The content you submitted for cache removal appears on a live page.
As you may know, information in our search results is actually located on publicly available webpages. Even if we removed this page from our index, the content in question would still be available on the web.
To remove this information from our search results and from the web, you’ll need to contact the webmaster of the site in question. Once the webmaster makes the change, you can submit a request to remove the cached copy or simply wait for our search results to reflect this change the next time we crawl the page.
Yeah, that’s what I did, Google.
So, I e-mailed firstname.lastname@example.org and email@example.com and got an automated response from security which basically told me that unless I had identified a breach in a Google product I could forget about ever hearing from them. The abuse team didn’t even bother with an auto-reply.
So we were now in this really interesting position. The sites themselves were fine, in fact, they had always appeared fine to the site visitors. Google had used cached versions of our content to drive traffic and ads on its site, and was the only place where our on-line identity was compromised in any way, yet there seemed to be no way to get them to stop using that. In essence, we no longer owned our site content, the Google cache did and the cache was now misrepresenting our sites with no way to have it changed.
24 hours later, one of the sites, which was submitted exactly like the sites that were denied, was actually updated and the cache removed. So much for consistency in the Google tools, apparently. Thinking I could capitalize on that small victory, I resubmitted all the sites again using the same format as the successful one (which was the same thing I did the 1st time). No luck, within an hour all the requests were denied. Why the one succeeded is still beyond me.
In the interim, I added:
in the header of the sites. That’s Googlebot instructions to not cache our sites. But with no way to force it, we have to wait for the bot to decide when it’s time to update the cache. That’s now going into all our sites going forward (and probably should have been in the past).
I know Google’s motto is supposedly “do no evil” but they sure can bring out some evil feelings when you try to control your own content that has been co-opted by their tools.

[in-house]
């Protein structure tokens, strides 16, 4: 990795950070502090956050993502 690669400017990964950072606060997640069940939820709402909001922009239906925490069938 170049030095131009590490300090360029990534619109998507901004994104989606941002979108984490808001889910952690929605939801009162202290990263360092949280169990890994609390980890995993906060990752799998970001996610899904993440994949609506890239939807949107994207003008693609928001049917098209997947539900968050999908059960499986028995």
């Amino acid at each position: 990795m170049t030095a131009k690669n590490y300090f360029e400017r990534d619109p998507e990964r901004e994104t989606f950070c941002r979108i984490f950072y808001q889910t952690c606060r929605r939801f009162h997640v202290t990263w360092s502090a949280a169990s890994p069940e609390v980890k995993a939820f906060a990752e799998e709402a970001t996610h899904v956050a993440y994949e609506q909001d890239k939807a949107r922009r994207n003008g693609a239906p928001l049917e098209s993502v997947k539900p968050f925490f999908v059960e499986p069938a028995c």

After some waiting it does appear that many of the sites now have cleared from the Google cache and the meta tag has prevented the caching. It took a visit from the Googlebot in order for this to happen. However, I have one site that Google refuses to remove from the cache when I submit a request, because according to Google it’s already been removed from the cache:
However, a Google search reveals that it, in fact, is still being cached:
Google gets credit for providing a suite of tools for webmasters and site owners to interact with the giant faceless entity that is a search index. However, I still remain unimpressed with the consistency in the tools and the ability for site owners to actually effect change in cached site info on Google. I think that is Google is going to cache our content, it should do a much better job at respecting our ability to have that content modified or removed. The current process has the appearance of transparency, but the effectiveness is rather murky.
Now that we have spent a little more time with the iPad, it’s slightly more obvious how to do a few things. The voice over options have a learning page that is quite useful. You have to get the focus on the test area by right flicking or tapping it and then it walks you through all the gestures.
Here’s a list:
- Touch – select item, under finger
- Flick one finger up – move to previous item using rotor setting
- Flick one finger down – move to next item using rotor setting